As Phoenix reached out to test Hilliard Boulevard’s ominously black surface with a paw, Rupert yanked him backward. There was a terrifying roar as something enormous whooshed by in a blur.
“See it?” Rupert asked.
“That was a human?”
Phoenix couldn’t believe how huge the humans were, and how fast. But Rupert explained that the human was inside the contraption. When another similar contraption roared by, Phoenix again missed seeing the human inside.
“What are they doing in those things?” he asked.
“Trying to squash us,” Rupert explained.
“What do you mean?”
After scanning the sky for birds of prey, Rupert led him along the side of the road till they came to a grayish stain on the pavement. Only when Phoenix made out the ringed tail attached to it did he realize it was the remains of a raccoon.
“Do the humans do that to squirrels, too?” he asked, appalled.
“Ask your great-aunt Flo,” Rupert said with a sigh. “Sweet as the day is long, Uncle Frank was.”
Phoenix’s great-aunt Flo was a legendary figure in the woods, so wise that squirrels made pilgrimages up her white birch to ask her advice. But this was the first Phoenix had heard about her flattened mate. Gruesome
as it was to think of, it only intensified his desire to see what these human assassins looked like.
Rupert climbed a fencepost, looked both ways, and hopped back down. After scanning the sky, he gave a nod, and the two of them dashed across Hilliard Boulevard. On the other side they made their way along the shoulder, weaving through thistles and milkweed and trash. Soon another road crossed the first—another Hilliard Boulevard, Phoenix assumed. They turned right and pattered along underneath a hedge as sparrows and wrens twittered overhead.
The hedge ended at a third Hilliard Boulevard. This one was square-shaped and full of the monstrous killing machines, though here they were parked diagonally and were mercifully standing still. Giving them a wide berth, Phoenix and his father started across a stretch of grass where every blade had been chewed down to exactly the same length. There wasn’t a deer in sight, but there must have been scads around.
The two squirrels stopped at a chain-link fence that separated them from the most horrifying creatures Phoenix had ever seen. Some were splashing around in a square pond. Others were lolling on the grass.
“Humans?” he asked in a hushed voice.
“Their watering hole,” Rupert said.
The humans were not easy on the eye. They had no tails at all, and some dreadful disease had eaten away most of their fur. Rupert explained that their furlessness accounted for the gaudy rags they wore around their midsections.
“You’d think they’d cover up those bellies, too,” Phoenix murmured.
“They’re great eaters,” Rupert said, pointing at a crowded concession stand.
Phoenix’s nose quivered.
“Hungry?” Rupert asked.
Phoenix was always hungry. They circled around behind the stand, where Rupert pointed out a line of large containers where the humans dumped food they didn’t eat.
“May we have some?” Phoenix asked.
“Help yourself. But you might want to look before you leap.”
Rupert tried not to smile as he watched his son hop from a bushel basket onto the rim of one of the containers. Phoenix pulled out something odorless and held it up.
“Newspaper,” Rupert said. “Inedible.”
Phoenix jumped to the next container. This one was half full of savory-smelling things. But as he was about to drop down for a feast, he spotted a grayish worm wiggling among the goodies. When a creature came slithering out of the mound of food, Phoenix nearly tumbled backward. The worm was its tail??! The creature wasn’t oversize or repulsively furless like the humans, but there was something nasty about its cropped gray coat and beady eyes and pointed snout. Worst of all was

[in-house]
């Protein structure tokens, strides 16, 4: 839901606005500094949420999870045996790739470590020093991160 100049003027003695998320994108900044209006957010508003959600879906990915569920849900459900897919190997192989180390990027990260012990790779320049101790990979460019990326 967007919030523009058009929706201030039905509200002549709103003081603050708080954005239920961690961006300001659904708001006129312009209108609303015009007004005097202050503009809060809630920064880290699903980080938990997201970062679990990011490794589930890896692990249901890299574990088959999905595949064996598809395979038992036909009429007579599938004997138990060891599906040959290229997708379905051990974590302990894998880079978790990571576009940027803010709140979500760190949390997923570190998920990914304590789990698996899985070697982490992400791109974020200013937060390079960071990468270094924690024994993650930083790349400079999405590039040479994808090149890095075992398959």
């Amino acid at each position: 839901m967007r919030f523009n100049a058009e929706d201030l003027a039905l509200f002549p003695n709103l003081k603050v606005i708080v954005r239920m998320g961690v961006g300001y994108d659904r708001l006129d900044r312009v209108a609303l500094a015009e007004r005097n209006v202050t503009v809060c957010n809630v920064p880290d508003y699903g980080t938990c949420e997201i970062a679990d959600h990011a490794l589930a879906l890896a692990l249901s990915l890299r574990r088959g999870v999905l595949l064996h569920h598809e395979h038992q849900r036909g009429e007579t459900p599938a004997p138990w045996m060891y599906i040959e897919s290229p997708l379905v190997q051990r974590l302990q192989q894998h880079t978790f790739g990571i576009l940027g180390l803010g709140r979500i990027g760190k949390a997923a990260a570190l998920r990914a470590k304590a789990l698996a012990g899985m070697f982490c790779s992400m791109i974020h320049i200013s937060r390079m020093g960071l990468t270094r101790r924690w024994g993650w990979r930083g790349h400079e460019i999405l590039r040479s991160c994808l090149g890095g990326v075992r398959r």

the naked worm-tail. Phoenix turned and dropped back down to the ground.
“Lost your appetite?” Rupert said, succumbing to his smile.
“There’s this disgusting thing in there!”
“You said you wanted to see a rat.”
They headed home, Rupert nicely entertained, Phoenix’s horizons sufficiently broadened for one day. When they got to the final Hilliard Boulevard, there was no fencepost to climb, so Rupert crept to the edge of the hard, black surface and pressed his ear against it.
“All clear,” he pronounced, and they dashed across.
* * *
That evening, as Phoenix was settling into his nest, he heard tittering and poked his head out of his hole. Down below, one of his brothers was walking with one of his sisters.
“Where were you?” Phoenix asked.
“Watching Tyrone,” his sister said, looking up dreamily.
“What an aerialist!” his brother gushed.
“What a squirrel,” his sister said with a sigh.
This left a sour taste in Phoenix’s mouth, but it also piqued his curiosity, and late the next afternoon, while he was nibbling some purple berries, he spotted Giselle’s silvery tail in a posse of young squirrels heading north. He shadowed them. They stopped at the edge of the woods and stood around chattering. When the sun began to set, they ventured out under the open sky, climbing a split-rail fence and sitting in a row on the top rail. Phoenix snuck over and climbed onto the lower rail. Beyond a dirt road was the cornfield he’d seen from the top of his parents’ pine.
Suddenly Giselle cried, “Look, there he is!”
Phoenix figured the game was up. But she wasn’t looking down at him. Nobody was. They all seemed to be focused on the steel pylons rising above the cornfield. Squinting, Phoenix made out a figure on one of the power lines stretched between two of the towers.
It was definitely Tyrone, his bushy tail silhouetted against the darkening sky. The mere thought of tightrope-walking at such a height curdled Phoenix’s stomach. And Tyrone did more than tightrope walk. He burst into a sprint, racing the whole length of a cable
from one pylon to the next. The squirrels on the top rail shrieked with delight. A catbird perched on one of the fence posts whistled in admiration.
“Is he the most stupendous squirrel ever, or what?” cried Giselle.
As the squirrels joined in a chorus of agreement, Phoenix felt as if he was going to be sick. Really sick. Were the purple berries poisonous? When a retching sound escaped him, the squirrels on the top rail all peered down.
“Hey, it’s Phoenix,” said one of his sisters.
“What are you doing here?” asked one of his brothers.
“By the look of it,” said Giselle, “he’s puking.”